because A has equal powers in relation to these circles,
since 1 2 = 1 2 , it follows that the radical
axis will be the perpendicular taken from A on 2 3 ,
i.e. the height from of triangle .
Furthermore, it ensues that the radical axis of
the circles with centers in 1 and 2 is the height
from of triangle and consequently the
intersection of the heights, hence the orthocenter of
the triangle is the radical center of the three
circles.
Reciprocally.
If the circles having the centers in 1 , 2 , 3
have the orthocenter with the radical center, it follows
that the point , being situated on the height from A
which is the radical axis of the circles of centers 2 , 3

67

## will have equal powers in relation to these circles and,

consequently, 1 2 = 1 2 , a relation that
implies that 1 , 2 , 1 , 2 are concyclic points, and the
circle on which these points are situated has as its
center.
Similarly, 1 2 = 1 2 , therefore
1 , 2 , 1 , 2 are concyclic points on a circle of center .
Having 1 = 2 = 1 = 2 and 1 2 = 1
2 , we get that the points 1 , 2 , 1 , 2 , 1 , 2 are
situated on a circle of center .
Remarks.
1.

2.

## The 1st Theorem is a particular case of the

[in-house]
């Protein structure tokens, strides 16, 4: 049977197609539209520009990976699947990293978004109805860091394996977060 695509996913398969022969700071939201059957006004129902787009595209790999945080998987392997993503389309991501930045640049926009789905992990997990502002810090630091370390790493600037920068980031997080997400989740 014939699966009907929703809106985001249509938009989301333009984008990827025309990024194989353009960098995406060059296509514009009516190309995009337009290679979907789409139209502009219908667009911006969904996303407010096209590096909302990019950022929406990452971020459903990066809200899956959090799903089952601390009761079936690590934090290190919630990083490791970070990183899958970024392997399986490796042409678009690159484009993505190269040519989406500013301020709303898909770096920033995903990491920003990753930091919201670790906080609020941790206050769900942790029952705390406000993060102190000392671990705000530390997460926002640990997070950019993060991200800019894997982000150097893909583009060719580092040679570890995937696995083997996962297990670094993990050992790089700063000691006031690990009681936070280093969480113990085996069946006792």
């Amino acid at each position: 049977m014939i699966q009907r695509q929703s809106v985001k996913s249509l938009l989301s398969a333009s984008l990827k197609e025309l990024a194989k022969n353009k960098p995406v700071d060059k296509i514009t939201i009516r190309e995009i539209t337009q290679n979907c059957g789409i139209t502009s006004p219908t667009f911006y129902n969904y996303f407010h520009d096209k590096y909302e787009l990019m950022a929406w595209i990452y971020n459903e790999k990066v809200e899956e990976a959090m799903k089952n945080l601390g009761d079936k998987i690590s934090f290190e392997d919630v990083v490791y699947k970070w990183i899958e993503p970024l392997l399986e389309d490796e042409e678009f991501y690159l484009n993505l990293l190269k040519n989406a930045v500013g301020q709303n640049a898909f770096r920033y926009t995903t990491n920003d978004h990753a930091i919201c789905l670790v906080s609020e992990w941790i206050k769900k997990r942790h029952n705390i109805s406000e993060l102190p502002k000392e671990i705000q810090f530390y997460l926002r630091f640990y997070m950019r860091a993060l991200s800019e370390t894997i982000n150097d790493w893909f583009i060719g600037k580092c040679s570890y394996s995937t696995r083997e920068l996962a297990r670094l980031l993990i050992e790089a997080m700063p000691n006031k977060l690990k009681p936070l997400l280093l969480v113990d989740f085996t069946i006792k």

2nd Theorem, because the three circles of
centers 1 , 2 , 3 pass through , which
means that is their radical center.
The Problem 525 from  leads us to the
following Proposition providing a way to
construct the circles of centers 1 , 2 , 3
intersecting the sides in points that
belong to a Droz-Farnys circle of type 2.

2nd Proposition.
1

The circles (1 , + 2 ),
2

(2 , + 2 ),
2

## (3 , + 2 ) intersect the sides , ,

2
respectively in six concyclic points; is a conveniently

68

## chosen constant, and , , are the lengths of the sides

of triangle .
Proof.
According to the 2nd Theorem, it is necessary to
prove that the orthocenter of triangle is the
radical center for the circles from hypothesis.

Figure 2.

The

power

of

in

(1 , + 2 ) is equal to
2
observed

that 12 = 4 2

2
2

2 + 2 + 2

12 ( + 2 ) = 42

relation
1

12
2
2

( +

4
2

.
4

2)

with
. We

therefore